Call for Papers – Spontaneous Generations: A Journal for the History and Philosophy of Science
Spontaneous Generations is a new online academic journal published by graduate students at the Institute for the History and Philosophy of Science and Technology, University of Toronto. The journal aims to establish a platform for interdisciplinary discussion and debate about issues that concern the community of scholars in HPS and related fields.
We welcome submissions from scholars in all disciplines, including but not limited to HPS, STS, History, Philosophy, Women’s Studies, Sociology, Anthropology, and Religious Studies.
The journal consists of four sections:
An editorial section that may include a commentary on or a response to current concerns, trends, and issues in HPS. Recommended length for submissions: up to 500 words.
A focused discussion section consisting of short peer-reviewed articles devoted to a particular theme. The first theme is Science and Expertise (see a brief description below). Recommended length for submissions: 1000-3000 words.
A peer-reviewed section of research papers on various topics in the field of HPS. Recommended length for submissions: 5000-8000 words.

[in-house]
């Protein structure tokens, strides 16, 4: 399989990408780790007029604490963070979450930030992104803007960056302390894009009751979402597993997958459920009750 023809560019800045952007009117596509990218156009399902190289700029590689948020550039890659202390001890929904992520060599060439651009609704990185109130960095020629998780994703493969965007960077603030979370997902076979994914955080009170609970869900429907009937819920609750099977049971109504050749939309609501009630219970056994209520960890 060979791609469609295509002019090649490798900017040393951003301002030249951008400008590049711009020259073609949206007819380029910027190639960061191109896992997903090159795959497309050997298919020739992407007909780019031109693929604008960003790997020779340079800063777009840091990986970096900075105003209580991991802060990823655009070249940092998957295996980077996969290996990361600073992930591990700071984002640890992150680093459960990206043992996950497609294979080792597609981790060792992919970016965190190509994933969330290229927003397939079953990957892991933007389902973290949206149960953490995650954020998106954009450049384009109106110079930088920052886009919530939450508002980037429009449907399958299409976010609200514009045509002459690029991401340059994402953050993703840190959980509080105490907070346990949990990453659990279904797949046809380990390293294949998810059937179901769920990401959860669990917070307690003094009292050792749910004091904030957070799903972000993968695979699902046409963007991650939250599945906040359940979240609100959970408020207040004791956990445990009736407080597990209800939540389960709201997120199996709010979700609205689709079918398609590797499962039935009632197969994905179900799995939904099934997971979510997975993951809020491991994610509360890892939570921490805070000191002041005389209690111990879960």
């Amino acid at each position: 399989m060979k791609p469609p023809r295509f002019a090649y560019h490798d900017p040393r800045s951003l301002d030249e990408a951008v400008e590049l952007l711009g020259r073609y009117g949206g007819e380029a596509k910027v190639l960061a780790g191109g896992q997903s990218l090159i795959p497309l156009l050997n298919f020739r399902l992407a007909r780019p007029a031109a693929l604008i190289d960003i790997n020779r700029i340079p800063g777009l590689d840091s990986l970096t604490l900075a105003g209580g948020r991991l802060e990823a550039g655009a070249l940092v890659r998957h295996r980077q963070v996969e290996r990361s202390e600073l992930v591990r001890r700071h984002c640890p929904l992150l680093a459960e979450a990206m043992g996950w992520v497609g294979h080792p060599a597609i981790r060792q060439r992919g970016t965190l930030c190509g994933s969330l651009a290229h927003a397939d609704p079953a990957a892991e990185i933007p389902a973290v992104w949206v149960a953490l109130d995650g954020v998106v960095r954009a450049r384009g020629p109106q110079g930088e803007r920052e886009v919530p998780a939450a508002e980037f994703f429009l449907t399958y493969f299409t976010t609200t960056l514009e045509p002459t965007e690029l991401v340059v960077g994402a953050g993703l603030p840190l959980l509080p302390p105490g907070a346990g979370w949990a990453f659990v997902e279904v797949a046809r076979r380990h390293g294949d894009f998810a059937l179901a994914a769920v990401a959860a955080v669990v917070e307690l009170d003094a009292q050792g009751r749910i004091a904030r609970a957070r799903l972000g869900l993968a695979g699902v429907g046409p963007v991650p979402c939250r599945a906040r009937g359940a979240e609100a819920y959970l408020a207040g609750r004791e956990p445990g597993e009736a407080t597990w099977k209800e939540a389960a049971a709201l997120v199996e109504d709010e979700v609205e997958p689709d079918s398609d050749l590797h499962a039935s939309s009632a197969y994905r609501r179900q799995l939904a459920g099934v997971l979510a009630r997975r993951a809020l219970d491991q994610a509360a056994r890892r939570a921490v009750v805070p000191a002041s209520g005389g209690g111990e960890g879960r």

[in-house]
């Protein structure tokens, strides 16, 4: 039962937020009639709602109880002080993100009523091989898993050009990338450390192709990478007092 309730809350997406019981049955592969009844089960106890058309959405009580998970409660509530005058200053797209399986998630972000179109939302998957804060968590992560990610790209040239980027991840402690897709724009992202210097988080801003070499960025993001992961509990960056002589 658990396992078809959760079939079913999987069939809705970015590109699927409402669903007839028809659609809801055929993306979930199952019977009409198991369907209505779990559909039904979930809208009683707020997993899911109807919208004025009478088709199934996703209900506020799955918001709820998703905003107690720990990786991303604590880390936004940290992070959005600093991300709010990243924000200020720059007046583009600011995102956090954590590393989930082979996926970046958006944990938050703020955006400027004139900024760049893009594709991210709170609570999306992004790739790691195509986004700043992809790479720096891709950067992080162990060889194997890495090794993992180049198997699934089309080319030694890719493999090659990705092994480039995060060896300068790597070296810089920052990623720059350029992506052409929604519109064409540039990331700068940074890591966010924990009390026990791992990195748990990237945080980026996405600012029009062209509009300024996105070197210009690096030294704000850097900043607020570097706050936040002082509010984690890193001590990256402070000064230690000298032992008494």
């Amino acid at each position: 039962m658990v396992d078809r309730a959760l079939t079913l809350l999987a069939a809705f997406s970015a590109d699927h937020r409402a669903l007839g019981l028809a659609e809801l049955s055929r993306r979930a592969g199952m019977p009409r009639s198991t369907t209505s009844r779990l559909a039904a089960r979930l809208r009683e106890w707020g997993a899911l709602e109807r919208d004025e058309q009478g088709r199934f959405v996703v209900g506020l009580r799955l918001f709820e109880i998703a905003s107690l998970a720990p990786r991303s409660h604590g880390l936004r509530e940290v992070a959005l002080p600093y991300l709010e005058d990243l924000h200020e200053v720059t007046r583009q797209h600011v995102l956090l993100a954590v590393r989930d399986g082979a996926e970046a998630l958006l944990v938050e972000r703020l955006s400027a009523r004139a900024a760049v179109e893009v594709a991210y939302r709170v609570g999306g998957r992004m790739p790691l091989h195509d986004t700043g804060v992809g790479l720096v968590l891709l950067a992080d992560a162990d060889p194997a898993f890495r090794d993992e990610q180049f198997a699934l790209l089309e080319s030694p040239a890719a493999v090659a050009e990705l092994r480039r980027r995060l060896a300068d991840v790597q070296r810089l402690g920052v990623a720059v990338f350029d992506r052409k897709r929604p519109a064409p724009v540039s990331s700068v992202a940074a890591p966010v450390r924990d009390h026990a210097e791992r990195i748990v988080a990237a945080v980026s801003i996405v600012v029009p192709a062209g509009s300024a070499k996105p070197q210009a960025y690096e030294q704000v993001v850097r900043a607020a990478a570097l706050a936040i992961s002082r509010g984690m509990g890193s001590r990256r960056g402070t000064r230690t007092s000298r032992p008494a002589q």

A book review section for books published in the last 5 years. Recommended length for submissions: up to 1000 words.
The first issue of Spontaneous Generations is scheduled to appear in September 2007.
Submissions for the first issue should be sent no later than May 15, 2007.
Theme: Science and Expertise Scientific experts have come to play a prominent role as advisors in many areas of public life, including law and governmental policy. Yet these experts’ advice can often make it more difficult for the layperson to arrive to an informed decision. Different experts may represent opposing scientific schools of thought and divergent social interests which may not appear transparent to a casual observer. The role of experts and the nature of expert testimony thus raise a number of philosophical, historical and sociological questions. We welcome short papers that explore these issues for inclusion in the focused discussion section of Spontaneous Generations’ first issue.
For more details, please visit the journal homepage at http://jps.library.utoronto.ca/index.php/SpontaneousGenerations/